It will be understood that each engaging member 20 provided on the first end 16 of each retaining device 14, engages with a corresponding hole or depression in the side of a disk drive unit in place in the carrier. Disk drive units typically (according to accepted international standards) are provided with positioning holes to enable the disk drive to be positioned and locked in place e.g. in a computer. The retaining devices 14 are preferably arranged in the carrier 4, such that their corresponding engaging members 20 will present at the points where the holes or depressions are provided in the disk drive units according to the accepted standards. It will also be appreciated that the engaging member 20 provided on the retaining device 14 may be a hole or a depression to engage with a corresponding projection, if such exists, on the body of a disk drive unit.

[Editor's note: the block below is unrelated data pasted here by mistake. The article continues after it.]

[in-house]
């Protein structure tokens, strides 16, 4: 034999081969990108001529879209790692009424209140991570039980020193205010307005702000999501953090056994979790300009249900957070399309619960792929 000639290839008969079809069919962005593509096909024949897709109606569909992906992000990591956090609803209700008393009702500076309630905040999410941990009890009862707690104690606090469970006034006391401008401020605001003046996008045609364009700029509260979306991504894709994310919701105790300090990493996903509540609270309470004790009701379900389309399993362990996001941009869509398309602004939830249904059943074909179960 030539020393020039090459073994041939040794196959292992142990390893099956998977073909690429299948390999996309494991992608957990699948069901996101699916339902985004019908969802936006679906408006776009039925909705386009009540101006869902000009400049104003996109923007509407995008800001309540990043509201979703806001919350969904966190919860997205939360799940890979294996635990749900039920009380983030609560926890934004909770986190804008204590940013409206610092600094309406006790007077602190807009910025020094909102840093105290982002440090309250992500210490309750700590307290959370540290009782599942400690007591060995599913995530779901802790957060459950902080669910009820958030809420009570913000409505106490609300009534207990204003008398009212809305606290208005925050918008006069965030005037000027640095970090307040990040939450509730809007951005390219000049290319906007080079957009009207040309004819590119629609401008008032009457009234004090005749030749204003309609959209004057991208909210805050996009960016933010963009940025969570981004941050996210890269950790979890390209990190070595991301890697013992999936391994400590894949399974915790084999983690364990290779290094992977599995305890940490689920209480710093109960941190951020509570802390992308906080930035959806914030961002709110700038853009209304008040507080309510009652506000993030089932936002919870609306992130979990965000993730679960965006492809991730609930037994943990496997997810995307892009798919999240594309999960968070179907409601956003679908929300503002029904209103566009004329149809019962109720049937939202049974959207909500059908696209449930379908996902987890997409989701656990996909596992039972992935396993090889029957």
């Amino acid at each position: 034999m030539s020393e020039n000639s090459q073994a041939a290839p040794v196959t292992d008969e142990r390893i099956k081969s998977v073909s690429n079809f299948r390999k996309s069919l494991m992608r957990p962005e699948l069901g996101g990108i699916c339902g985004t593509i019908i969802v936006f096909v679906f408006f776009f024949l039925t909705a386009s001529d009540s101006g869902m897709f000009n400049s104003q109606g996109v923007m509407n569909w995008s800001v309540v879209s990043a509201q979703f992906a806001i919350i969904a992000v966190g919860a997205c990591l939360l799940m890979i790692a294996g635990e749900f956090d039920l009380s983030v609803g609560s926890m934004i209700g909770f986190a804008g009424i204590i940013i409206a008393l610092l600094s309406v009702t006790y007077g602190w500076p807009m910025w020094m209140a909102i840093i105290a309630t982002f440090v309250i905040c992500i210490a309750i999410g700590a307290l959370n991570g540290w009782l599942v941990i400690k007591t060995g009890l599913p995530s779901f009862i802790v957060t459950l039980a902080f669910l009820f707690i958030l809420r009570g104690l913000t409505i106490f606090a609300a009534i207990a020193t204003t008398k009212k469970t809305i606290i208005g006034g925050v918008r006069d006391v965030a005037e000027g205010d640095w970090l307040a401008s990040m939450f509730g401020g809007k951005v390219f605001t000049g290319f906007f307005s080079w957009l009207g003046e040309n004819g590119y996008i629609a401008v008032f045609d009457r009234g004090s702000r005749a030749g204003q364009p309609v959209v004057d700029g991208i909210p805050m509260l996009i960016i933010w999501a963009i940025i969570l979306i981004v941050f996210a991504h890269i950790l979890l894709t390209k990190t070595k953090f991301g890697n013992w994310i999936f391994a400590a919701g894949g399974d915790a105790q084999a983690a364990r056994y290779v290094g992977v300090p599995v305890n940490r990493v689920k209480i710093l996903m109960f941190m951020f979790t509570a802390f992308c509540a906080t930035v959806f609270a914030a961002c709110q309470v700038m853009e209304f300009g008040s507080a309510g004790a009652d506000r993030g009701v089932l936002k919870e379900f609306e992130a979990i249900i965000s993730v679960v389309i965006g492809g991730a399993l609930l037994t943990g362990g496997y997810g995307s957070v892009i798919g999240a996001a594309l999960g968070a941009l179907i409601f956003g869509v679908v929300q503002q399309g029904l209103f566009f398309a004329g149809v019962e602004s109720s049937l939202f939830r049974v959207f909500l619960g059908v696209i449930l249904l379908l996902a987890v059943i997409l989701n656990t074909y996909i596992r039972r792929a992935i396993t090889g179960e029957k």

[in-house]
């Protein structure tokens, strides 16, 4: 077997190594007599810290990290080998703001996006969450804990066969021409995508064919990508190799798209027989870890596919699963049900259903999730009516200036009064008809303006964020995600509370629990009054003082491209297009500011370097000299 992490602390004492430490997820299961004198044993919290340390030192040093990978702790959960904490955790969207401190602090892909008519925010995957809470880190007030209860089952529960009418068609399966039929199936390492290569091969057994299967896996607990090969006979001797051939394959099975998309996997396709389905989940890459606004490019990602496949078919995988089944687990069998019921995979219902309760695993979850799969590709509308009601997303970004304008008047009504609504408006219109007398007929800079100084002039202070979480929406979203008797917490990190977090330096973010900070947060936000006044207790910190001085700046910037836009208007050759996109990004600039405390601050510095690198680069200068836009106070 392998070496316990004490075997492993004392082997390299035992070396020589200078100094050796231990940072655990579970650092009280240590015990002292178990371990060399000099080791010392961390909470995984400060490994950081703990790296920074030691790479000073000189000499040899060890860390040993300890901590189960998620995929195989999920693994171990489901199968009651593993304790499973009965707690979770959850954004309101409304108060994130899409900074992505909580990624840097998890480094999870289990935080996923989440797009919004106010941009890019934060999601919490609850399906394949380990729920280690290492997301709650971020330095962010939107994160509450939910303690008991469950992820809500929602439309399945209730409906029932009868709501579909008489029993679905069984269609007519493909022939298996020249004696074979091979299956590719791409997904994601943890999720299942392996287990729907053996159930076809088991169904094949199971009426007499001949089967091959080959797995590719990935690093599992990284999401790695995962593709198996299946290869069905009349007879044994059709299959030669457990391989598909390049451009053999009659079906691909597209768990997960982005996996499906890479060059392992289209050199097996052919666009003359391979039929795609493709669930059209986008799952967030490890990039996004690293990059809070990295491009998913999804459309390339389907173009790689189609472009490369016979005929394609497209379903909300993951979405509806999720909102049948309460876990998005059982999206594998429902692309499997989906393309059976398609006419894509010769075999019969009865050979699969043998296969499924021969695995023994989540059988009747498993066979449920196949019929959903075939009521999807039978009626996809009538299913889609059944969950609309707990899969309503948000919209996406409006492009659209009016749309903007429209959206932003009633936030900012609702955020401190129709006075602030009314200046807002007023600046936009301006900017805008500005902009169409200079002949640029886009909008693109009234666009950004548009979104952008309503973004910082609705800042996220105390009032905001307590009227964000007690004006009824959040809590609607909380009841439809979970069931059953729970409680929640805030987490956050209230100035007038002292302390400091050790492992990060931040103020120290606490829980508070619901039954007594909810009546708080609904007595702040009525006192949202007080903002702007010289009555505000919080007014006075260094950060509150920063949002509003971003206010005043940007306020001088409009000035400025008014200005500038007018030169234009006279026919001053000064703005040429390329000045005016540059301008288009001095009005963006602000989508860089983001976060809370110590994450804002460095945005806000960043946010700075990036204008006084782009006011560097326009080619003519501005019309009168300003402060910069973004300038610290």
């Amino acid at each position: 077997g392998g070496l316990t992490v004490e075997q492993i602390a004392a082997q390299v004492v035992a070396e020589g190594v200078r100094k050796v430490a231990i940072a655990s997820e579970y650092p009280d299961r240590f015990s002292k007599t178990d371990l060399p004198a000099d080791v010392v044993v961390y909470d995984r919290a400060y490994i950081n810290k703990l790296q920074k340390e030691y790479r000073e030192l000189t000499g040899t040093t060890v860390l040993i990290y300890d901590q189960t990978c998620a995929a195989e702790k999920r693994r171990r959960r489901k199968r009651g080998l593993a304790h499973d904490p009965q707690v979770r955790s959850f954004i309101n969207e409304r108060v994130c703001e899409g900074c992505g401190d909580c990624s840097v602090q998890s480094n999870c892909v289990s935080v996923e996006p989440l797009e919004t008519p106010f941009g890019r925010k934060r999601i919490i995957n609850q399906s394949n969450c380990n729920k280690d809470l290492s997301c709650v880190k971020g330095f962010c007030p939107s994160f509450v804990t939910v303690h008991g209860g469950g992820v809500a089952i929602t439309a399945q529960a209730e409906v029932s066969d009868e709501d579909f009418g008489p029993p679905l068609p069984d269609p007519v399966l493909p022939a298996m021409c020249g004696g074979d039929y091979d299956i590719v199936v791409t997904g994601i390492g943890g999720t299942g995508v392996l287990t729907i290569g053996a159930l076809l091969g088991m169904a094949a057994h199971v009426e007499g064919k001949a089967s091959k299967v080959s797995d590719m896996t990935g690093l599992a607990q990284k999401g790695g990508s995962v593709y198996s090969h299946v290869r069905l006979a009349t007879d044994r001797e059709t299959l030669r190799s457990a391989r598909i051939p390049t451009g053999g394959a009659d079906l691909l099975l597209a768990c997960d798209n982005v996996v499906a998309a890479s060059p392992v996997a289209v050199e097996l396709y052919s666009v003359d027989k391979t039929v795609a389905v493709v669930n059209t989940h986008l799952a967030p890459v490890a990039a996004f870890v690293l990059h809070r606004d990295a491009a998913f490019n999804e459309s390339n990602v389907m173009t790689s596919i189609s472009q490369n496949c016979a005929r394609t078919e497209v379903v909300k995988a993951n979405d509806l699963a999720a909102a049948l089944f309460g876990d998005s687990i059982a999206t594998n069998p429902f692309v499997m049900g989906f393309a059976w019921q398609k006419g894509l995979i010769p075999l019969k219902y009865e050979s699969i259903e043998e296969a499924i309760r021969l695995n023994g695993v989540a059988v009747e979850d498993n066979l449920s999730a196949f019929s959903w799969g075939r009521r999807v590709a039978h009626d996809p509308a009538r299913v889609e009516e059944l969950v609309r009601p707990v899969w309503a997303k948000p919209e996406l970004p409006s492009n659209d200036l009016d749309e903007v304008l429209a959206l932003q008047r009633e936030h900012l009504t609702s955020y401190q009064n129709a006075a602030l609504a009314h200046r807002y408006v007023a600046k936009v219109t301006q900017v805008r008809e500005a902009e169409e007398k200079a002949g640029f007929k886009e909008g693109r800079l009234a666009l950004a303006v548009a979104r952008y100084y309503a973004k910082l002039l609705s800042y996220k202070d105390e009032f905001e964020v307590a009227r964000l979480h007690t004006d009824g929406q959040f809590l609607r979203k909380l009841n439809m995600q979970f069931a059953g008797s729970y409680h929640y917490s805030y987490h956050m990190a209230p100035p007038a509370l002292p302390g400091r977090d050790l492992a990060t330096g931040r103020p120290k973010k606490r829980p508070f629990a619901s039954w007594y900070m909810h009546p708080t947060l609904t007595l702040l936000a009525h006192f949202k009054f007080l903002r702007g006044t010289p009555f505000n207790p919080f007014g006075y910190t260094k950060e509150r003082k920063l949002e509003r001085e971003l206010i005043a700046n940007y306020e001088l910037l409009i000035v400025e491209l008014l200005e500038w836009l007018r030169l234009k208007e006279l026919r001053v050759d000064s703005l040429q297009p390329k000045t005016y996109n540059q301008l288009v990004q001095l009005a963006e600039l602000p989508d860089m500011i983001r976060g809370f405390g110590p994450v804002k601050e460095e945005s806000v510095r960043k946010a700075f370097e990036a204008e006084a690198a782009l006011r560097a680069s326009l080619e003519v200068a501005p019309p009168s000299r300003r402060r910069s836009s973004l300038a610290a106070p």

In one example of the present invention, there are provided on the floor 12 of the carrier 4 a number of shock mounts 15. The shock mounts 15 serve to locate and support a disk drive unit when loaded in the carrier 4. The shock mounts 15 may be provided with spigots or any other means by which the disk drive unit can be located. The shock mounts are typically made of a material which is suitable to provide sufficient shock absorbency. Examples of suitable materials include visco-elastic polymers or any other material capable of providing sufficient shock absorbency. The shock mounts or spigots provide alignment of a disk drive unit inserted into the carrier either before or during engagement of the retaining devices 14. Furthermore, the spigots, which will engage with corresponding features on the underside of an inserted disk drive unit, provide restraint of the disk drive unit in a lateral direction during electrical connection to the disk drive unit. The electrical connection could be plugging or unplugging of a disk drive unit inserted in a tester rack as discussed above.